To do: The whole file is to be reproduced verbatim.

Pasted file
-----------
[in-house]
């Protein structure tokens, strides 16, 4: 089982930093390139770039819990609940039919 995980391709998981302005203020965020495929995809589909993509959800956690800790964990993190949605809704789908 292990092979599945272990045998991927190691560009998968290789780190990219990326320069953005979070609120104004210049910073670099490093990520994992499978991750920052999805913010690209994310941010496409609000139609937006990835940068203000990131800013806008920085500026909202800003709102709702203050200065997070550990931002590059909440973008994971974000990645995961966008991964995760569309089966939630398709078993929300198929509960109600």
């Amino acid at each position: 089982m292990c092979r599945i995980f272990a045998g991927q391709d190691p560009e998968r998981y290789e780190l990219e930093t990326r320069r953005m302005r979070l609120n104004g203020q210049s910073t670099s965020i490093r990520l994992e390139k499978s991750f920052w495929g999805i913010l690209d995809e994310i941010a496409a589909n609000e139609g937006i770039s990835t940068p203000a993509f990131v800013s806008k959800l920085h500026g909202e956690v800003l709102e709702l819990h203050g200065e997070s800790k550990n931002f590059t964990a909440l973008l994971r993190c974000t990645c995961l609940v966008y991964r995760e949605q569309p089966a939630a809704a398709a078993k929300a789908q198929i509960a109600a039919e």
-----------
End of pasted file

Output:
[in-house]
């Protein structure tokens, strides 16, 4: 089982930093390139770039819990609940039919 995980391709998981302005203020965020495929995809589909993509959800956690800790964990993190949605809704789908 292990092979599945272990045998991927190691560009998968290789780190990219990326320069953005979070609120104004210049910073670099490093990520994992499978991750920052999805913010690209994310941010496409609000139609937006990835940068203000990131800013806008920085500026909202800003709102709702203050200065997070550990931002590059909440973008994971974000990645995961966008991964995760569309089966939630398709078993929300198929509960109600």
């Amino acid at each position: 089982m292990c092979r599945i995980f272990a045998g991927q391709d190691p560009e998968r998981y290789e780190l990219e930093t990326r320069r953005m302005r979070l609120n104004g203020q210049s910073t670099s965020i490093r990520l994992e390139k499978s991750f920052w495929g999805i913010l690209d995809e994310i941010a496409a589909n609000e139609g937006i770039s990835t940068p203000a993509f990131v800013s806008k959800l920085h500026g909202e956690v800003l709102e709702l819990h203050g200065e997070s800790k550990n931002f590059t964990a909440l973008l994971r993190c974000t990645c995961l609940v966008y991964r995760e949605q569309p089966a939630a809704a398709a078993k929300a789908q198929i509960a109600a039919e």